- Engage. Relationships and reputation are made or broken based on your clinic’s ability to provide good customer service. Everyone in your practice needs to be on board with maintaining your referring physician service objectives – if they aren’t, one misstep can result in a damaged relationship. Don’t be afraid to engage in conversation with your referring providers. Go on visits occasionally with your liaison. Send the physicians whose practices need to be grown with the liaison. By doing this you are showing the referring provider that you care about their patients and want to help them provide the best possible outcome. Encourage feedback and have a process for your liaison to address the feedback, including follow-up with the provider.
- Empower. As the relationship develops and solidifies, the referring provider will think of you and your practice frequently – and become more accustomed to sending referrals. That empowerment will also extend into word-of-mouth referrals among their professional colleagues. You’ll likely start getting direct calls and emails from them as well. In addition, you’ll start hearing about changes in their practice or competitive information happening in their marketplace. All of this speaks volumes for the quality of work your liaison has done on your behalf.
The next step to measuring the success of your referral strategy is start diving deeper into the data. What types of referrals are your key providers sending? Are there trends you can identify – trends based on payers or seasonal referral practices? The information gathered through data analysis offers your liaison discussion points for their visits. If you notice that the majority of patients referred by one physician are Medicare or Medicaid, your liaison can bring up this observation and start a dialog about directing the commercially-insured patients to your clinic. A closer review of your data will also bring your top referring providers to your attention. Acknowledge the value the referring provider brings to your practice. Conversely, if you see a decrease in referrals from a previously strong referral source, look for the reason. Maybe the patients referred haven’t been happy with the customer service they’ve received from your practice. Maybe the communication between you and that particular referring provider is no longer meeting the expectations. Or maybe it is something you aren’t able to influence or change – like the provider has retired or has taken a break from his/her practice.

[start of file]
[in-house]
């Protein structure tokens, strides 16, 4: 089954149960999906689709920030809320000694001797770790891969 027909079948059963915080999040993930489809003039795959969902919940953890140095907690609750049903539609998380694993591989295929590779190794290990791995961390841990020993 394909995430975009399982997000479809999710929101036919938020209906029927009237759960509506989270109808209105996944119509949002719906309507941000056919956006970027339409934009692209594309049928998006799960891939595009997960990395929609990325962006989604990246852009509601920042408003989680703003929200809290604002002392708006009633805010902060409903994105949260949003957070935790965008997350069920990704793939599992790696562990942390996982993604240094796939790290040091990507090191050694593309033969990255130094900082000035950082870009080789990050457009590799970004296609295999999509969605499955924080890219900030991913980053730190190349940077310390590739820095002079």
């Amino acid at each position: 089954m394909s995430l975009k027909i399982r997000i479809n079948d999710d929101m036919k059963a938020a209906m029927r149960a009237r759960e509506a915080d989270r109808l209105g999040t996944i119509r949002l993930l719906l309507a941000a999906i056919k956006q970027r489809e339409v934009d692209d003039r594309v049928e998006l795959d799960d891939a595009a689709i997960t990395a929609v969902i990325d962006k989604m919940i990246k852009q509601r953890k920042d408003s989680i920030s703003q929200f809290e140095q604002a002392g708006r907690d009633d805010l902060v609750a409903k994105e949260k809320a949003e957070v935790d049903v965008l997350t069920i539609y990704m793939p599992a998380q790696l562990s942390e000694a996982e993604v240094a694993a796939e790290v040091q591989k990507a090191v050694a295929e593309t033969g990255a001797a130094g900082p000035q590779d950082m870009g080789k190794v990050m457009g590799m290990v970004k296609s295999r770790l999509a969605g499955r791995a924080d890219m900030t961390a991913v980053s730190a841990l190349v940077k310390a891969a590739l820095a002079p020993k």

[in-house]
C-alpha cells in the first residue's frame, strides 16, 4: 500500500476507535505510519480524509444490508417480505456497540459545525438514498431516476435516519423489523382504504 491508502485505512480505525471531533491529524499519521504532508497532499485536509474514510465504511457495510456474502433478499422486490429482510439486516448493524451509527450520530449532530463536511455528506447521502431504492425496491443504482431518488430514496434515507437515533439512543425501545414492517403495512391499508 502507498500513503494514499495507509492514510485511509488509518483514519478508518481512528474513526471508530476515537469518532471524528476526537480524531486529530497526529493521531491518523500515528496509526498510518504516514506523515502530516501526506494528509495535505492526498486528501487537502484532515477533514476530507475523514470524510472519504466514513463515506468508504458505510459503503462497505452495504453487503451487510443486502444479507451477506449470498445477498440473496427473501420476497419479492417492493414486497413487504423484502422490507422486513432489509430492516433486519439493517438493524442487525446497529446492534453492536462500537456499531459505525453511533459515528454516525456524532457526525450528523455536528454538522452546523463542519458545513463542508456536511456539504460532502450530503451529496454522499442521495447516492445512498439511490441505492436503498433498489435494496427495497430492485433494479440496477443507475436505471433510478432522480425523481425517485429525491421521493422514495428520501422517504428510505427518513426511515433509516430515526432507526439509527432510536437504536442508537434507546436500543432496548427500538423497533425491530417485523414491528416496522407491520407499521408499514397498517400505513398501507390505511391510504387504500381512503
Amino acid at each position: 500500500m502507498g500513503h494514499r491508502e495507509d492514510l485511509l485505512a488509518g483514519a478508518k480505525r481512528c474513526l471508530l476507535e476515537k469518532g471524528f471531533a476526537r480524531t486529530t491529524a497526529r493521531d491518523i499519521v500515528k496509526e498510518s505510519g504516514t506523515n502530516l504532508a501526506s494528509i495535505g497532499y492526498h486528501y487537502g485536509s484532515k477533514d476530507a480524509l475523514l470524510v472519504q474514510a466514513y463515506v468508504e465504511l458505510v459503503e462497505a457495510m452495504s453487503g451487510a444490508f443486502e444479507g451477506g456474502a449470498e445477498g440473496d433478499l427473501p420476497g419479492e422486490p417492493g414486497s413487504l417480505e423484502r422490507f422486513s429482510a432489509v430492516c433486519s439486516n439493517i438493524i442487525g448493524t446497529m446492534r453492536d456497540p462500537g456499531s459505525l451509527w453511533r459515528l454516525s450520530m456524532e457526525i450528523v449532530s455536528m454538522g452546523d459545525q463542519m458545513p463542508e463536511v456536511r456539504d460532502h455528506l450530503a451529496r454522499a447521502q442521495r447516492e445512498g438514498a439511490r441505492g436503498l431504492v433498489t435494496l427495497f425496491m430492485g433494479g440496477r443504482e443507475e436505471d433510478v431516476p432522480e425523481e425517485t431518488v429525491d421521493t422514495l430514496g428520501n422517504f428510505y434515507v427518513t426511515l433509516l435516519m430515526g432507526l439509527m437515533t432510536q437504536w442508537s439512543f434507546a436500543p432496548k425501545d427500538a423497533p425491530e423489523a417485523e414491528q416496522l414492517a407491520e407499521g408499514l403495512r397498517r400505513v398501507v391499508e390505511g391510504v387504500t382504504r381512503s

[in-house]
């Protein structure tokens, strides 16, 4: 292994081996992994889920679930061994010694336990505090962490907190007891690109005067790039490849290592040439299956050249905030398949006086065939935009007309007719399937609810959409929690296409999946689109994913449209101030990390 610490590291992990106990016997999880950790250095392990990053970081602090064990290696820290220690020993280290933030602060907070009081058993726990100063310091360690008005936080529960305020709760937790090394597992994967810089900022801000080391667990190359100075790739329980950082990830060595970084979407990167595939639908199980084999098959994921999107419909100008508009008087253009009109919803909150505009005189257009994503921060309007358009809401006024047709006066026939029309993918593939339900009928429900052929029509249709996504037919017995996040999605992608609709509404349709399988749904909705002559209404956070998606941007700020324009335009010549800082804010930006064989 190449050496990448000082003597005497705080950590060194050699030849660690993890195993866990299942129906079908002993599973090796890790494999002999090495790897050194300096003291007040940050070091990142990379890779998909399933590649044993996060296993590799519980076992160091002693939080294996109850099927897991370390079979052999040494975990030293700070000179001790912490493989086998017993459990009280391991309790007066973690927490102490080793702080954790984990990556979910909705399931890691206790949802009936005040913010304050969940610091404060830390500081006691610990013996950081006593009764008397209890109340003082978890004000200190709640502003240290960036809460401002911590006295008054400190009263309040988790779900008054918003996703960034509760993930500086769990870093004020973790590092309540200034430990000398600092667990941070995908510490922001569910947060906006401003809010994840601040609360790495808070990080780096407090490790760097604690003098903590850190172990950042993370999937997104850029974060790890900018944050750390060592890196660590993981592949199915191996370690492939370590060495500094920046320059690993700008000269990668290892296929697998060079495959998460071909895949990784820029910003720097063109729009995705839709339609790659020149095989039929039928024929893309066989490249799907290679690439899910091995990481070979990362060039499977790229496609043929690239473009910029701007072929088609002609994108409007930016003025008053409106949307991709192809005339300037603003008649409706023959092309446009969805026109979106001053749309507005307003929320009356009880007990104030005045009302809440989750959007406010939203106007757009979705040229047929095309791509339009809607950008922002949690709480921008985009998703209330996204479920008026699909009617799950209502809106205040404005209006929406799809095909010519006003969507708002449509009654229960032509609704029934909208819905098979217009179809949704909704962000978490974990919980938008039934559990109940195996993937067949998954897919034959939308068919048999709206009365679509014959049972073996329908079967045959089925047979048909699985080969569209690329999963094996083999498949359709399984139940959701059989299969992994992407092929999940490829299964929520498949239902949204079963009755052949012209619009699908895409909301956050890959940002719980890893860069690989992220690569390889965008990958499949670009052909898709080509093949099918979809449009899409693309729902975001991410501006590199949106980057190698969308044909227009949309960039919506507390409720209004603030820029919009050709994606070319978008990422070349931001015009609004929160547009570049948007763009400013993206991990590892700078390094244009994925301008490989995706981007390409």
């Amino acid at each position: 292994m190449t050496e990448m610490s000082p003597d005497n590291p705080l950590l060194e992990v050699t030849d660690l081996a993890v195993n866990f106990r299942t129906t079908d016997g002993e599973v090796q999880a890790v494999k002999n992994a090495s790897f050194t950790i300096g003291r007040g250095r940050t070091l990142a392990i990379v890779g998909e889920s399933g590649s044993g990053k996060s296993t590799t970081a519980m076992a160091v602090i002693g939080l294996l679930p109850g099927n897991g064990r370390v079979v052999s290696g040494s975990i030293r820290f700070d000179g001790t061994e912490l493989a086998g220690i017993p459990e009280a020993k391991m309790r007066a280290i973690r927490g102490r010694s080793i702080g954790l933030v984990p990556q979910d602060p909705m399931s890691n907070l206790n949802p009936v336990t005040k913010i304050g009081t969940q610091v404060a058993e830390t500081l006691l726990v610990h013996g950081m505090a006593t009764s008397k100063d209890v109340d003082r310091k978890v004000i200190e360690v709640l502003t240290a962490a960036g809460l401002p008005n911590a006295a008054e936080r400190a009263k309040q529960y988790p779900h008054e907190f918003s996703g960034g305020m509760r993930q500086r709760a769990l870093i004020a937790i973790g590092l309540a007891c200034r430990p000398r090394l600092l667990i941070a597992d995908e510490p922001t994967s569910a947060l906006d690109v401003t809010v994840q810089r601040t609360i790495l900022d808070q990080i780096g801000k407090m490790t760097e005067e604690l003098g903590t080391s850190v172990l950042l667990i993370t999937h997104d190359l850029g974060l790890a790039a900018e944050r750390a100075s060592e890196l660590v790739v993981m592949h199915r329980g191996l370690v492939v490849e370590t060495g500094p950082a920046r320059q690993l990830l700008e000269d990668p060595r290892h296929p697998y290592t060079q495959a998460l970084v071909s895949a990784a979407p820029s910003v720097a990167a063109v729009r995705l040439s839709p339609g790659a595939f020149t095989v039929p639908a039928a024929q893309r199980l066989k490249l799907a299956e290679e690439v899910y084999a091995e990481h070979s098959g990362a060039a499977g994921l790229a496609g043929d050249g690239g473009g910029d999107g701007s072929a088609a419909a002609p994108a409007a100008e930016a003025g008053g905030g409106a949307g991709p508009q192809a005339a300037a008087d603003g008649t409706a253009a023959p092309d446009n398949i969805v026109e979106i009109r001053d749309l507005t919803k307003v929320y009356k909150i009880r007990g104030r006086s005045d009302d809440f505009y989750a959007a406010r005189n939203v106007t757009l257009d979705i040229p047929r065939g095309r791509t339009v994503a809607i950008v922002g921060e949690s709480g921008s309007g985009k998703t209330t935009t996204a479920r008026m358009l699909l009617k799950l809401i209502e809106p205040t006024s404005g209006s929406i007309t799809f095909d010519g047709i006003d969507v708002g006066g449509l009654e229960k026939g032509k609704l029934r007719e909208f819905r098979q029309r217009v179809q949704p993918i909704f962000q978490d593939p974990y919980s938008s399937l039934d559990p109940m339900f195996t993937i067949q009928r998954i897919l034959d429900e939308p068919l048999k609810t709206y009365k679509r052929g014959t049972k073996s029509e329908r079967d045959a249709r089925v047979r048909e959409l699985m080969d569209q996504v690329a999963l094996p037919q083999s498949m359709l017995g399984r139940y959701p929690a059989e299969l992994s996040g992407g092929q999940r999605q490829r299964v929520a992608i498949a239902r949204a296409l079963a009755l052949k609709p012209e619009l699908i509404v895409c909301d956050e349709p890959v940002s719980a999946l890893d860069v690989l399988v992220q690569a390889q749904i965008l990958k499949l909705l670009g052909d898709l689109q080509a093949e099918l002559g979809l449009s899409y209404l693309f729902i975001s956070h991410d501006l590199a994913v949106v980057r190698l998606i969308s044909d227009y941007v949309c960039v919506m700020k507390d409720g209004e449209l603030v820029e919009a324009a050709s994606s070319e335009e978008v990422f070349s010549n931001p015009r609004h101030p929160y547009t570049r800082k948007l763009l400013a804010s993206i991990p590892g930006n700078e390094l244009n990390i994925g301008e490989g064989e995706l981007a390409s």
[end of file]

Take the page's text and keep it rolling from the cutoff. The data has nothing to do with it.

Ultimately positive relationships with your referring providers are critical to the long-term success of your practice. Understanding the referral patterns, their expectations and the continued ability of your physician liaison to nurture those relationships will contribute to the bottom line of your clinic or service.